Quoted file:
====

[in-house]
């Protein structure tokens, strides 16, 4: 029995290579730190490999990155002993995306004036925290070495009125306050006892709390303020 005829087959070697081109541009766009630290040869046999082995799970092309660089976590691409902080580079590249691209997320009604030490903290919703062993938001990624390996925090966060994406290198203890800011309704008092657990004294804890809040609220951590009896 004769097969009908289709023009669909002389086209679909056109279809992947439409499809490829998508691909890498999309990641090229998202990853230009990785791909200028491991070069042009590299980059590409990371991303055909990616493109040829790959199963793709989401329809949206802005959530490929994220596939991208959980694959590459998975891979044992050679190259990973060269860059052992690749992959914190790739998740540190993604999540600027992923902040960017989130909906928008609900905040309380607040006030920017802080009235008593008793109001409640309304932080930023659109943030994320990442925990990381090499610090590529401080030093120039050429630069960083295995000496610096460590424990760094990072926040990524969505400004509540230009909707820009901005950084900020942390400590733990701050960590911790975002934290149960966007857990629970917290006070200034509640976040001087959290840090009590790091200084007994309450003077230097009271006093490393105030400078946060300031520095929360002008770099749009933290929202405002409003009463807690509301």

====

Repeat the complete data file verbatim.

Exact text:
[in-house]
């Protein structure tokens, strides 16, 4: 029995290579730190490999990155002993995306004036925290070495009125306050006892709390303020 005829087959070697081109541009766009630290040869046999082995799970092309660089976590691409902080580079590249691209997320009604030490903290919703062993938001990624390996925090966060994406290198203890800011309704008092657990004294804890809040609220951590009896 004769097969009908289709023009669909002389086209679909056109279809992947439409499809490829998508691909890498999309990641090229998202990853230009990785791909200028491991070069042009590299980059590409990371991303055909990616493109040829790959199963793709989401329809949206802005959530490929994220596939991208959980694959590459998975891979044992050679190259990973060269860059052992690749992959914190790739998740540190993604999540600027992923902040960017989130909906928008609900905040309380607040006030920017802080009235008593008793109001409640309304932080930023659109943030994320990442925990990381090499610090590529401080030093120039050429630069960083295995000496610096460590424990760094990072926040990524969505400004509540230009909707820009901005950084900020942390400590733990701050960590911790975002934290149960966007857990629970917290006070200034509640976040001087959290840090009590790091200084007994309450003077230097009271006093490393105030400078946060300031520095929360002008770099749009933290929202405002409003009463807690509301």